Members of Roswell’s Finance Committee have asked for more time — and information — before considering whether the Planning and Zoning Division’s schedule of new and revised fees for development applications should be recommended to the entire city council.
During their meeting on Thursday, one of the committee members pointed out that the schedule lacked comparisons with current charges for specific services.
“I’d like to see what we’re currently charging and what we’re proposing,” said Councilor Barry Foster.
Most of the fees being proposed are new, said Kevin Maevers, the city’s community development director.
The new fees schedule being presented is several pages long. Listing the city’s existing fees would take up less than a single printed page, however.
“A lot of stuff we just give away for free,” Maevers said.
And, he explained, the existing fees haven’t been updated for at least a decade.
Setting these fees was partially based on comparable service fees in other communities, among them being Hobbs, Carlsbad, Albuquerque and Las Cruces.
Foster also wanted to be able to compare the fees being proposed for Roswell with the fees in those communities, too.
The overall aim is not to overcharge but to more fully cover the costs of doing business while the Community Development Division works toward improving overall customer service.
Speedier responses and more conveniences for the public when they need to access these services are some of the improvements city officials want to see. More staff and equipment would also assist in achieving that goal, Maevers said.
Councilor Edward Heldenbrand asked about including impact fees. These are one-time payments to a city by developers that help the city recoup money and resources necessary to accommodate new development, such as added infrastructure and public services.
Maevers replied to Heldenbrand that an impact fee could be added to the proposed schedule before the document comes back to the committee in February.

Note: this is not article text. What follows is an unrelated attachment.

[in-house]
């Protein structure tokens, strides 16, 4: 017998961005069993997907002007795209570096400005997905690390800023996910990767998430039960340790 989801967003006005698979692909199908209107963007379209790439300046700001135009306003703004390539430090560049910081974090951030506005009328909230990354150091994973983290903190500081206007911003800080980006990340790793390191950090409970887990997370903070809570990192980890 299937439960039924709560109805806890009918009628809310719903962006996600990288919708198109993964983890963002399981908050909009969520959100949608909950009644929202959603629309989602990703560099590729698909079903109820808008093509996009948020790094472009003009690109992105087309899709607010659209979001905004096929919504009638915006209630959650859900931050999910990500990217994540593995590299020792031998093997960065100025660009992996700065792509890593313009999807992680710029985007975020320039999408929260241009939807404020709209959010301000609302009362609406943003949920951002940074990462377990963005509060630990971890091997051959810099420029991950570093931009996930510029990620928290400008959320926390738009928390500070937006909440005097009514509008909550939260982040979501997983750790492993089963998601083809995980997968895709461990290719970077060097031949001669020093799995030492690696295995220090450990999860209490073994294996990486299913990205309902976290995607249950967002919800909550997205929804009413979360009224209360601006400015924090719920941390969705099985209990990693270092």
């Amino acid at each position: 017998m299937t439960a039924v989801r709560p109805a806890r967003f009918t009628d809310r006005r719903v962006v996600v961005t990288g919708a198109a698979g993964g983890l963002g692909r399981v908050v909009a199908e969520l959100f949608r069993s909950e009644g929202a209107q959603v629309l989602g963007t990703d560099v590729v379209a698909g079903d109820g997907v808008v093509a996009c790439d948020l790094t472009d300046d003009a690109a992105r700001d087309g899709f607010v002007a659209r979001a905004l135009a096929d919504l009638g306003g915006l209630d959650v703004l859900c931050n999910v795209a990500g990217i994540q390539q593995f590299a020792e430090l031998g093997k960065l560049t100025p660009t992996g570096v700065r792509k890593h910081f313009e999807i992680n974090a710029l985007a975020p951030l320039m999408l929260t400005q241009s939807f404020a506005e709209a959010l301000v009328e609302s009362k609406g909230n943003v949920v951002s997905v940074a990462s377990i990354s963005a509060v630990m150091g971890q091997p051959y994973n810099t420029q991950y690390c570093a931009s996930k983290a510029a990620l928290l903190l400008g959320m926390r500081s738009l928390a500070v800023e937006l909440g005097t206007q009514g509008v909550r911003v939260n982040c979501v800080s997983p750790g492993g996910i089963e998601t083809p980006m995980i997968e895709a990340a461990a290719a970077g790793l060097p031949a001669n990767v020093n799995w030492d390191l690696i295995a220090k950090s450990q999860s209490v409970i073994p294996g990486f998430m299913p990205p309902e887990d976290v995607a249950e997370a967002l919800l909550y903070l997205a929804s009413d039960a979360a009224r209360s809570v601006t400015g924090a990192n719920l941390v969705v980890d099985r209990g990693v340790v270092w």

The upcoming move to the Community Development Center on the ground floor of the Sunwest Center Office Complex is also thought to be a customer service booster. It’s going to be the combined location for the city’s real estate, planning and zoning, building and inspection, code enforcement and business license operations that are currently situated in separate spaces, Maevers also said.
Miniatures museum expansion
The Miniatures and Curious Collections Museum at 320 N. Richardson Ave., is one step closer to starting a significant expansion of the local museum that opened in 2017.
Committee members recommended the sale of the property next door, at 316 N. Richardson Ave., formerly known as Business Notions, to the museum.
The Roswell Public Library had been deeded the property, which was appraised at a value of $30,000 in November 2020, but the library had no need for the building. So the city issued a Request For Proposals (RFP) to find a buyer.
The museum was the only respondent to the RFP. Its proposal was evaluated by a selection committee and found to be worthy, said Todd Verciglio, the city’s real property manager.
The report recommended the museum as the purchaser for a variety of reasons. Expanding the museum would mean there was ample room to provide public workshops and further allow the attraction to bring art and culture to the community. And the museum, which opened in 2017, is already collecting private donations to pay for the expansion.
Its board members want to begin preparing the new space as soon as they pay for the property and take ownership.
Foster said he was still concerned the sale might be perceived by some as a “sweetheart deal” even with the property-use assurances provided by museum representatives in the RFP.
Councilors are scheduled to consider approving the sale when they meet on Thursday.
• Committee members recommended a budget increase of $177,000 to fully cover costs to the city for recreation services. The request is for $99,000 to pay temporary workers, $53,000 for janitorial services and $25,000 for part-time guards at the municipal pool.
This fiscal year allowed city staff to operate the Recreation and Aquatic Center for a significant period for the first time since it first opened in July 2019. There was an upswing of people returning to use recreation services after the height of the pandemic as well that played a role in the need for more money.
• Also recommended by committee members is the proposed fee schedule revision for Spring River Zoo, which would change prices for mostly memberships and charges for holding events there.